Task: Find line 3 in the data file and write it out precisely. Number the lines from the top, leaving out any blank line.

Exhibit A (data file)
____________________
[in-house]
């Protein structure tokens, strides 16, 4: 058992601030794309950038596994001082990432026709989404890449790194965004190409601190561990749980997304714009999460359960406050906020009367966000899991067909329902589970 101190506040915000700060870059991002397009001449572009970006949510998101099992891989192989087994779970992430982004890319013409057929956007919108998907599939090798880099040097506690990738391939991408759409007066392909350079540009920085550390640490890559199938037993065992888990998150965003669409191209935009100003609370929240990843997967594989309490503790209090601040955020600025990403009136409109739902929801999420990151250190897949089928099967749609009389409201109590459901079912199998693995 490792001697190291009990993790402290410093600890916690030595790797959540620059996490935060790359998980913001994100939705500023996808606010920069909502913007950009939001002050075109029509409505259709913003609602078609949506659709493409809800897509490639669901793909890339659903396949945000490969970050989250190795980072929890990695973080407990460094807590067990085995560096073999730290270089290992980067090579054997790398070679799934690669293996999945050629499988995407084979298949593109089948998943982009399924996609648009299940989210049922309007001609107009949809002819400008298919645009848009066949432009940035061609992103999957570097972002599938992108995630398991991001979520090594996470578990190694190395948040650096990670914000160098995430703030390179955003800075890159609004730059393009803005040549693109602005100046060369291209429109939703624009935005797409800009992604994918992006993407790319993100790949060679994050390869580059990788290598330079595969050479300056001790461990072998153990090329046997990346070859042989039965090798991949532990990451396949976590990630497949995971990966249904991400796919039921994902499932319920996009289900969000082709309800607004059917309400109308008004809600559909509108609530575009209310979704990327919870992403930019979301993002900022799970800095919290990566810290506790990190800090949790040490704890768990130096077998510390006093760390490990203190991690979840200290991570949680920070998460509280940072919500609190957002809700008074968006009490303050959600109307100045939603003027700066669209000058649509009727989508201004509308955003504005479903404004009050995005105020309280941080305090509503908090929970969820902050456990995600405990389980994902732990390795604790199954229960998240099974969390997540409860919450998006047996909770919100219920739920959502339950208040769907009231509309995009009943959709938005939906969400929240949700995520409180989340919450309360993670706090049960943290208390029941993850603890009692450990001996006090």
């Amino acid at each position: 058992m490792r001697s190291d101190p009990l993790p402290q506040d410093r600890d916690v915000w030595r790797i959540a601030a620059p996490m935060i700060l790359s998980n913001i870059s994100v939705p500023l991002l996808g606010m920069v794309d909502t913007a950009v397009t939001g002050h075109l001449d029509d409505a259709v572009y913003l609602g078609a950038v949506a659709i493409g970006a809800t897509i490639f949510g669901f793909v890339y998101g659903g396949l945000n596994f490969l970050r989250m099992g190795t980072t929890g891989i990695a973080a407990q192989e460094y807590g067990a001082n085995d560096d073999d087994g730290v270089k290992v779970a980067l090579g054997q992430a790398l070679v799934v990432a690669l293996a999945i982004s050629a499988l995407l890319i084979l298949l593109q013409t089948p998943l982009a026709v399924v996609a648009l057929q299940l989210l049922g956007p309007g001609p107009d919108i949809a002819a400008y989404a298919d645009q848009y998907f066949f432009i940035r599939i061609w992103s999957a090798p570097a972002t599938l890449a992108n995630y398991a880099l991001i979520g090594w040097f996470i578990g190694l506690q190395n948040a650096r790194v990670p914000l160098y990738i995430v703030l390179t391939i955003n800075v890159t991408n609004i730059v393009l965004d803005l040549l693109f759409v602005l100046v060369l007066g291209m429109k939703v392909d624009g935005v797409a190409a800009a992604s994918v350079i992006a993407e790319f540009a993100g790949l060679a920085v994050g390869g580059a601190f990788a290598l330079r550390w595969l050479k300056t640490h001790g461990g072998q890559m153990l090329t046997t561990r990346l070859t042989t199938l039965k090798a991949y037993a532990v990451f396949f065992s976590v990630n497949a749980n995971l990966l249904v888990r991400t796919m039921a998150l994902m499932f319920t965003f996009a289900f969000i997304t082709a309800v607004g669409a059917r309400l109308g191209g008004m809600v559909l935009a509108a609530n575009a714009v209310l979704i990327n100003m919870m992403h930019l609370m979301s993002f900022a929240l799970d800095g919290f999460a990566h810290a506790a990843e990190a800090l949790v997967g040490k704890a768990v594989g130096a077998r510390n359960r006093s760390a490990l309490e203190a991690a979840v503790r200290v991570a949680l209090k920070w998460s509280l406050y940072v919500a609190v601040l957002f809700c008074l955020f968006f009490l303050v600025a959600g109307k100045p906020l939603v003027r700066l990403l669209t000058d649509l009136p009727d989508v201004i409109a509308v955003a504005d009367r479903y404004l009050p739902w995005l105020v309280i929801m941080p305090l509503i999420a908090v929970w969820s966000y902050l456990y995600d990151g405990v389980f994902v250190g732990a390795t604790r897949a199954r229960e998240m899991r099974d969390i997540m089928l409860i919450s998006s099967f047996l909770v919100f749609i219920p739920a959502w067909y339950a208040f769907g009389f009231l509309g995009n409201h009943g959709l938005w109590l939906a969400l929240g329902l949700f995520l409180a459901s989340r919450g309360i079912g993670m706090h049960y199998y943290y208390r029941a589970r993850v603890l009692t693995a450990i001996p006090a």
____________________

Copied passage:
């Amino acid at each position: 058992m490792r001697s190291d101190p009990l993790p402290q506040d410093r600890d916690v915000w030595r790797i959540a601030a620059p996490m935060i700060l790359s998980n913001i870059s994100v939705p500023l991002l996808g606010m920069v794309d909502t913007a950009v397009t939001g002050h075109l001449d029509d409505a259709v572009y913003l609602g078609a950038v949506a659709i493409g970006a809800t897509i490639f949510g669901f793909v890339y998101g659903g396949l945000n596994f490969l970050r989250m099992g190795t980072t929890g891989i990695a973080a407990q192989e460094y807590g067990a001082n085995d560096d073999d087994g730290v270089k290992v779970a980067l090579g054997q992430a790398l070679v799934v990432a690669l293996a999945i982004s050629a499988l995407l890319i084979l298949l593109q013409t089948p998943l982009a026709v399924v996609a648009l057929q299940l989210l049922g956007p309007g001609p107009d919108i949809a002819a400008y989404a298919d645009q848009y998907f066949f432009i940035r599939i061609w992103s999957a090798p570097a972002t599938l890449a992108n995630y398991a880099l991001i979520g090594w040097f996470i578990g190694l506690q190395n948040a650096r790194v990670p914000l160098y990738i995430v703030l390179t391939i955003n800075v890159t991408n609004i730059v393009l965004d803005l040549l693109f759409v602005l100046v060369l007066g291209m429109k939703v392909d624009g935005v797409a190409a800009a992604s994918v350079i992006a993407e790319f540009a993100g790949l060679a920085v994050g390869g580059a601190f990788a290598l330079r550390w595969l050479k300056t640490h001790g461990g072998q890559m153990l090329t046997t561990r990346l070859t042989t199938l039965k090798a991949y037993a532990v990451f396949f065992s976590v990630n497949a749980n995971l990966l249904v888990r991400t796919m039921a998150l994902m499932f319920t965003f996009a289900f969000i997304t082709a309800v607004g669409a059917r309400l109308g191209g008004m809600v559909l935009a509108a609530n575009a714009v209310l979704i990327n100003m919870m992403h930019l609370m979301s993002f900022a929240l799970d800095g919290f999460a990566h810290a506790a990843e990190a800090l949790v997967g040490k704890a768990v594989g130096a077998r510390n359960r006093s760390a490990l309490e203190a991690a979840v503790r200290v991570a949680l209090k920070w998460s509280l406050y940072v919500a609190v601040l957002f809700c008074l955020f968006f009490l303050v600025a959600g109307k100045p906020l939603v003027r700066l990403l669209t000058d649509l009136p009727d989508v201004i409109a509308v955003a504005d009367r479903y404004l009050p739902w995005l105020v309280i929801m941080p305090l509503i999420a908090v929970w969820s966000y902050l456990y995600d990151g405990v389980f994902v250190g732990a390795t604790r897949a199954r229960e998240m899991r099974d969390i997540m089928l409860i919450s998006s099967f047996l909770v919100f749609i219920p739920a959502w067909y339950a208040f769907g009389f009231l509309g995009n409201h009943g959709l938005w109590l939906a969400l929240g329902l949700f995520l409180a459901s989340r919450g309360i079912g993670m706090h049960y199998y943290y208390r029941a589970r993850v603890l009692t693995a450990i001996p006090a």